Stack of papers

Blockchain advocates ask FASB to clarify classification of cryptoassets in financial statements

The Wall Street Blockchain Alliance and two academics have asked the Financial Accounting Standards Board (FASB) to clarify the classification of cryptoassets and virtual currencies in financial statements, stating lack of guidance has created a level of uncertainty that’s impacting to financial statements.

“The size and scope of the virtual currency and cryptoasset markets necessitate more clarification and formal guidance for practitioners and firms seeking to provide much needed services to clients,” WSBA Chairman, Ron Quaranta, Dr. Sean Stein Smith of the City University of New York’s Lehman College, and Dr. Brian Mittendorf of Ohio State University’s Fisher College of Business, told the FASB in an Oct. 16, 2019, letter.

With progress being made from a taxation angle via updated Internal Revenue Service (IRS) guidance, as well as continued expansion of the size and scope of institutional market participating, there is a “quantifiable and demonstrable need for the FASB to weigh in and add this to the formal agenda,” the letter states.

The IRS on Oct. 9 issued two new pieces of guidance for taxpayers who engage in transactions involving virtual currency, part of a wider effort to assist taxpayers and to enforce the tax laws in a rapidly changing area.

Wrong Consensus Emerging Among Entities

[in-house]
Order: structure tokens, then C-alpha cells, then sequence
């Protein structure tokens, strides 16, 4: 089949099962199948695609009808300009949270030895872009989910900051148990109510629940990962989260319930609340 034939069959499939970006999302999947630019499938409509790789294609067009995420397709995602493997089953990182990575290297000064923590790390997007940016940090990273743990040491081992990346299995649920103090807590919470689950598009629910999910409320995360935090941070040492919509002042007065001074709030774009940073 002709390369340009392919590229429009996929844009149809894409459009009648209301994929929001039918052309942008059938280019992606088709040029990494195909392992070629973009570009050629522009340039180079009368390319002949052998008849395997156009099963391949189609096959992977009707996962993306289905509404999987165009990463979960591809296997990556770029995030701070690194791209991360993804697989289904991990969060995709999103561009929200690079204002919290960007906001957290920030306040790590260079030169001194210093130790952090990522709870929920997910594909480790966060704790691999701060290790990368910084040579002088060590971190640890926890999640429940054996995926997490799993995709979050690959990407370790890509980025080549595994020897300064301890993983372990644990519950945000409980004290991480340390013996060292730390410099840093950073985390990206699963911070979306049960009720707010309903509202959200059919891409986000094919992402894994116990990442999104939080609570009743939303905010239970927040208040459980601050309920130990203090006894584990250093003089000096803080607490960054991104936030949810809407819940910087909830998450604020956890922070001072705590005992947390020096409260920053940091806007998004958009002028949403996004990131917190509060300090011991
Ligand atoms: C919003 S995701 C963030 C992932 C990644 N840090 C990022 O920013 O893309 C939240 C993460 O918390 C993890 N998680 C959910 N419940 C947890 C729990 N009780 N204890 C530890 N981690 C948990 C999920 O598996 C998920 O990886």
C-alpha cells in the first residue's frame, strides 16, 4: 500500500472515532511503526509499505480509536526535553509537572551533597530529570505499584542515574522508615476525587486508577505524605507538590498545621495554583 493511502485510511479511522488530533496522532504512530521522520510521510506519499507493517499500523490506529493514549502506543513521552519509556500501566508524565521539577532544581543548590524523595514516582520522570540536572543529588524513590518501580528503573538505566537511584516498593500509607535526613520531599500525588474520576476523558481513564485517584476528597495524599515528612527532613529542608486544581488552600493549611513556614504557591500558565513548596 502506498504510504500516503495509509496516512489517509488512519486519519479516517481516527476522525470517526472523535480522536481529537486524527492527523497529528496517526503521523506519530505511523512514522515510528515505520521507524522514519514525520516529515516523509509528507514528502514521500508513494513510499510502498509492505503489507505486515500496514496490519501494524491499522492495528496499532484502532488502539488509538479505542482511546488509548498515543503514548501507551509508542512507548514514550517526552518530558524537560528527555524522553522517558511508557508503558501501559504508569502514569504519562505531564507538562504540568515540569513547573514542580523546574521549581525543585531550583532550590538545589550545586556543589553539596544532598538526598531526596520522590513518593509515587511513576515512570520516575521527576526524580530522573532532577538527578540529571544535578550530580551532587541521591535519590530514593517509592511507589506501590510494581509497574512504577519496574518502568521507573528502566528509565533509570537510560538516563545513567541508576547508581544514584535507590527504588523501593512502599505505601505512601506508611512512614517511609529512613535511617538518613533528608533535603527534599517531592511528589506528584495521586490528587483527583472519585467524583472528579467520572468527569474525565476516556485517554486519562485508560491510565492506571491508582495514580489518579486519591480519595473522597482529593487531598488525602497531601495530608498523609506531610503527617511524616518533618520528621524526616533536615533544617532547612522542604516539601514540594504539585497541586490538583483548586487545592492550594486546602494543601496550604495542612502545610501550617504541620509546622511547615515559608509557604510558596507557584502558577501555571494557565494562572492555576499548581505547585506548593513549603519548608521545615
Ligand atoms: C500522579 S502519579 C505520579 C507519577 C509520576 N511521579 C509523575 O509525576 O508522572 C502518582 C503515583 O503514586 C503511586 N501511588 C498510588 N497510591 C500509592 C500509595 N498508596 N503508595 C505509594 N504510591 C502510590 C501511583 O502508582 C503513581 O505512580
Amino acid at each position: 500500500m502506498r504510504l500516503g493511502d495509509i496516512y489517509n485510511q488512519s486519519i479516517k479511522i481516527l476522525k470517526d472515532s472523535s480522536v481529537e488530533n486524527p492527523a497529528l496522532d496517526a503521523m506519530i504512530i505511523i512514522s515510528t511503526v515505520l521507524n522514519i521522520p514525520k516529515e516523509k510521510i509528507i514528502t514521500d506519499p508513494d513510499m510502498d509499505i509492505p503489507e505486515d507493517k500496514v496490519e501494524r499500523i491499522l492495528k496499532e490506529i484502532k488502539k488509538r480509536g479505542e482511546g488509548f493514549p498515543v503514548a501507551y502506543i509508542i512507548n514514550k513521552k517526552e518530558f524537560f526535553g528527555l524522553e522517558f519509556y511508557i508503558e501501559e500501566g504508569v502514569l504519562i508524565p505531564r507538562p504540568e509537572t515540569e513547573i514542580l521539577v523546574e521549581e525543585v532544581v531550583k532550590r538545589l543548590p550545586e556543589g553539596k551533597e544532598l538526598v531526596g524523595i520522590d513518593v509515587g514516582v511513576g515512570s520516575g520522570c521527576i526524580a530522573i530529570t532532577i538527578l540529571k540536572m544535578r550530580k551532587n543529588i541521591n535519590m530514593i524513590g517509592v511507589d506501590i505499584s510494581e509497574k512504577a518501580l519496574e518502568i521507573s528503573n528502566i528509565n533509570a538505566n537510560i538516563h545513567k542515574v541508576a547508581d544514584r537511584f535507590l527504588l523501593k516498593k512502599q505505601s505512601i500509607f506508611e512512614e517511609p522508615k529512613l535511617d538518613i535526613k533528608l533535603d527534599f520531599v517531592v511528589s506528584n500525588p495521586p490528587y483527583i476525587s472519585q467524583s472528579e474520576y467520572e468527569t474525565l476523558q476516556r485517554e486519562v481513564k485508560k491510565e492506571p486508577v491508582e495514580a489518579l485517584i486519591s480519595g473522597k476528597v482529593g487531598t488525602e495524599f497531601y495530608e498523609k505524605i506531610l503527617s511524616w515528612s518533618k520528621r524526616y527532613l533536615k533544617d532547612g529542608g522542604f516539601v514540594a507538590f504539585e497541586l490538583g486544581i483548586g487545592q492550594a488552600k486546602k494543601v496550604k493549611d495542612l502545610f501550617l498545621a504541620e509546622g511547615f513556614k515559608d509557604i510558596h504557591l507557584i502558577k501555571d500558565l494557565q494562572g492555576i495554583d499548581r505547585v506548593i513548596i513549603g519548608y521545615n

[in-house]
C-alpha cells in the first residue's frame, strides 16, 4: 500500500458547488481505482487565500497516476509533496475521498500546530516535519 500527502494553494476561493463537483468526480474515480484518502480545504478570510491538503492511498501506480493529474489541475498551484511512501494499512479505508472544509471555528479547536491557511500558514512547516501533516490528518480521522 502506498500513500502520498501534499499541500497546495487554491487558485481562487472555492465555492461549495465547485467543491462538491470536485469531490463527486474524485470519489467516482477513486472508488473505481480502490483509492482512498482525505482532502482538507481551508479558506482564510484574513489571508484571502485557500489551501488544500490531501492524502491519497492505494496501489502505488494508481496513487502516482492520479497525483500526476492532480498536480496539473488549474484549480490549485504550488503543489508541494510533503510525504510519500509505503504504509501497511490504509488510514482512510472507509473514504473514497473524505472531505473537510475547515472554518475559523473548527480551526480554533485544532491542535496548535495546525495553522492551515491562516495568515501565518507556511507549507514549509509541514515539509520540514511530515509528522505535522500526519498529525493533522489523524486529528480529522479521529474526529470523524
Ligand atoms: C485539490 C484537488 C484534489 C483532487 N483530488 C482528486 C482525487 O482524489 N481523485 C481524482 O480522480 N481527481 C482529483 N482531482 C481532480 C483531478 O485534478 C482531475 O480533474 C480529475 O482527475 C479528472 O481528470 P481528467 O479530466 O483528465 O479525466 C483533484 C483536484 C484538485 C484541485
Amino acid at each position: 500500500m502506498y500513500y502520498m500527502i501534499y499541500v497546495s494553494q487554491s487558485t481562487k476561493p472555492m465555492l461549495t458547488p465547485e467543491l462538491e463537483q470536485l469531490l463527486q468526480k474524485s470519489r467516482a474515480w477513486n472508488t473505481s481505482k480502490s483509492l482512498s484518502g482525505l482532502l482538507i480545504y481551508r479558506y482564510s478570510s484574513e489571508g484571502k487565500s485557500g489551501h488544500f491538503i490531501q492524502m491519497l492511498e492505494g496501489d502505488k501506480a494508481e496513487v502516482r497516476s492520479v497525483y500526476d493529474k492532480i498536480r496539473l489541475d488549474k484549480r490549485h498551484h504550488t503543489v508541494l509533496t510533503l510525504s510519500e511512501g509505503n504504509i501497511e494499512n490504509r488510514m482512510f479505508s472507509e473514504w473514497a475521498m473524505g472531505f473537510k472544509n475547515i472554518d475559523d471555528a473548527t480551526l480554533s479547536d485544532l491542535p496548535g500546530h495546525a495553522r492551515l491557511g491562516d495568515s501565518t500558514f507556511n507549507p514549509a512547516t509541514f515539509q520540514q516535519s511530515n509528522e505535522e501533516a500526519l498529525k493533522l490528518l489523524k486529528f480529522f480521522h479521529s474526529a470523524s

The letter cites the recent $4.4 billion restatement by the Silicon Valley Community Foundation (SVCF) for its retained cryptoassets as exemplifying the uncertainty surrounding the accounting treatment.

SVCF in 2018 conducted an in-depth analysis of the nature of the evolving cryptocurrency asset class, according to a notice on its website about its 2018 financial statements. “While no authoritative guidance has been issued by the FASB, a growing body of analysis and literature has led entities to conclude that this asset should be classified as an “indefinite lived intangible asset,” SVCF said. The organization said it retrospectively applied this accounting policy to its previously issued consolidated financial statements for 2017. “When unrealized gains were removed, the effect was an approximately $4.4 billion decrease in our undesignated net assets for 2017, as mentioned above,” it said.

Blockchain advocates said lack of FASB rules enabled SVCF to form a consensus that virtual currency classification as an indefinite lived intangible asset is the most appropriate option, which “seems to many of us to be like trying to fit the proverbial square peg into a round hole.”

They stated the classification consensus emerged, in part, because there has been no definitive guidance from the FASB, nor has the board provided any comments on the issue.

“Indefinite lived intangible assets are able to be tested for impairment if conditions arise but are unable to be marked to market,” the letter states. “Given the continued volatility of the virtual currency or cryptoasset markets, amongst other issues, this does not seem to [be] an appropriate classification for these nascent asset classes.”

For more information on this topic, or to learn how Baker Tilly accounting and assurance specialists can help, contact our team.

We have partnered with Thomson Reuters to issue our monthly Accounting insights. Please feel free to contact Baker Tilly if you have any questions related to these articles or Baker Tilly's Accounting and Assurance Services. ©2019 Thomson Reuters/Tax & Accounting. All Rights Reserved.

Next up

R&D credit opportunities for life sciences organizations